The Privatized Internet Has Failed Us


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Source: Jacobin
Several decades into our experiment with the internet, we appear to have reached a crossroads. The connection that it enables and the various forms of interaction that grow out of it have undoubtedly brought benefits. People can more easily communicate with the people they love, access knowledge to keep themselves informed or entertained, and find myriad new opportunities that otherwise might have been out of reach.

But if you ask people today, for all those positive attributes, they’re also likely to tell you that the internet has several big problems. The new Brandeisian movement calling to “break up Big Tech” will say that the problem is monopolization and the power that major tech companies have accrued as a result. Other activists may frame the problem as the ability of companies or the state to use the new tools offered by this digital infrastructure to intrude on our privacy or restrict our ability to freely express ourselves. Depending on how the problem is defined, a series of reforms are presented that claim to rein in those undesirable actions and get companies to embrace a more ethical digital capitalism.

There’s certainly some truth to the claims of these activists, and aspects of their proposed reforms could make an important difference to our online experiences. But in his new book Internet for the People: The Fight for Our Digital Future, Ben Tarnoff argues that those criticisms fail to identify the true problem with the internet. Monopolization, surveillance, and any number of other issues are the product of a much deeper flaw in the system.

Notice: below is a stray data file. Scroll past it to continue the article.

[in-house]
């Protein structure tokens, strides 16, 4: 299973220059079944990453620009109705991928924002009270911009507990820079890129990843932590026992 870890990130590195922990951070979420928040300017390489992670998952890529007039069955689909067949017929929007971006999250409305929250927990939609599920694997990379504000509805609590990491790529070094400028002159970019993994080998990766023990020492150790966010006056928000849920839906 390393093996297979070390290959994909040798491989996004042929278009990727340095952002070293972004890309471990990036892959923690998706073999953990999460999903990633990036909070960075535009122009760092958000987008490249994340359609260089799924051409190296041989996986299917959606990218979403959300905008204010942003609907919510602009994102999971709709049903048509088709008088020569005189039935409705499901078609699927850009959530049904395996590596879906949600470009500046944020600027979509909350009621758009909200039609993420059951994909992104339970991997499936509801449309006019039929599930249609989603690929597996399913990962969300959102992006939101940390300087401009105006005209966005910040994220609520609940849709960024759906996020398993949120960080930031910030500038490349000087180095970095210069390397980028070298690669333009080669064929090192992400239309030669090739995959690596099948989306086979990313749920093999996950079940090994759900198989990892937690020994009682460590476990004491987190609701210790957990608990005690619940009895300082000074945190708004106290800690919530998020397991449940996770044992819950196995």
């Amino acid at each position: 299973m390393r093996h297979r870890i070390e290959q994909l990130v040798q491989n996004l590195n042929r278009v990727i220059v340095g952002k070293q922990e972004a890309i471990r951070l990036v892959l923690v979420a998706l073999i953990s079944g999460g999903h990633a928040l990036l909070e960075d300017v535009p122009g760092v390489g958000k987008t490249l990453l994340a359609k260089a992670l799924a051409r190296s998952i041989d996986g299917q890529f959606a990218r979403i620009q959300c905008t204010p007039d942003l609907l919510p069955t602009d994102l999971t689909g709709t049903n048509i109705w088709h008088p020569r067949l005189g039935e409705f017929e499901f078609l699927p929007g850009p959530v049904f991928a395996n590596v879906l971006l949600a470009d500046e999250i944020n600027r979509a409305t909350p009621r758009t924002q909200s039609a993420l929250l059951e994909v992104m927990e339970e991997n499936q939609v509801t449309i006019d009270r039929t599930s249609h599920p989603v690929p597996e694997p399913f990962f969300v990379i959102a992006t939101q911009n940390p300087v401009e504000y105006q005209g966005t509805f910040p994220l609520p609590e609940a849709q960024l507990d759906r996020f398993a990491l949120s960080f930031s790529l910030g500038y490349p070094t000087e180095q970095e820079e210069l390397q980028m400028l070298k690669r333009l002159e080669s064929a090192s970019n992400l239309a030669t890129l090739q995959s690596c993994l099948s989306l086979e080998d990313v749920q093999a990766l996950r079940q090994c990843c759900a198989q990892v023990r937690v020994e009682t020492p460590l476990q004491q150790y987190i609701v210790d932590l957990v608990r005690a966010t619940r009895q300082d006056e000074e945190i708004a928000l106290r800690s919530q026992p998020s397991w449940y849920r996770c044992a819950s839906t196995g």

“The root is simple,” writes Tarnoff: “The internet is broken because the internet is a business.”

 

How the Internet Came to Be

Internet for the People takes readers on a journey through the history of the internet and its problems. But at the core of Tarnoff’s analysis is the question of privatization: how it happened and what consequences it has had for the infrastructures and services that have become virtually inescapable.

The book takes us through a series of key moments in the development of the internet: 1969, when the publicly owned Advanced Research Projects Agency Network (ARPANET), the first public computer network that became a forerunner to the internet, went live for the first time; 1976, when the Defense Advanced Research Projects Agency (DARPA) linked two networks for the first time in pursuit of its goal to “bring the mainframe to the battlefield”; 1983, when ARPANET switched over to the Transmission Control Protocol/Internet Protocol (TCP/IP), the communications protocols that are used in the internet and various computer networks, which were foundational to the modern internet; 1986, when the National Science Foundation launched the NSFNET (National Science Foundation Network), a national public backbone network that allowed more people — researchers, in particular — to use it to communicate.

At each of these stages, Tarnoff explains why the government was essential to allowing these developments to take place in a way that the private sector could not, embracing an “open source ethic” that went against “the commercial impulse to lock users into a proprietary system.”

Take the protocols that allow these various networks to communicate with one another and eventually produced TCP/IP. “Under private ownership, such a language could never have been created,” writes Tarnoff. The basic research work was not only incredibly expensive, but there was no obvious means to make a profit from it. Indeed, DARPA even offered AT&T the opportunity to take over ARPANET. AT&T refused; it couldn’t see a viable business model.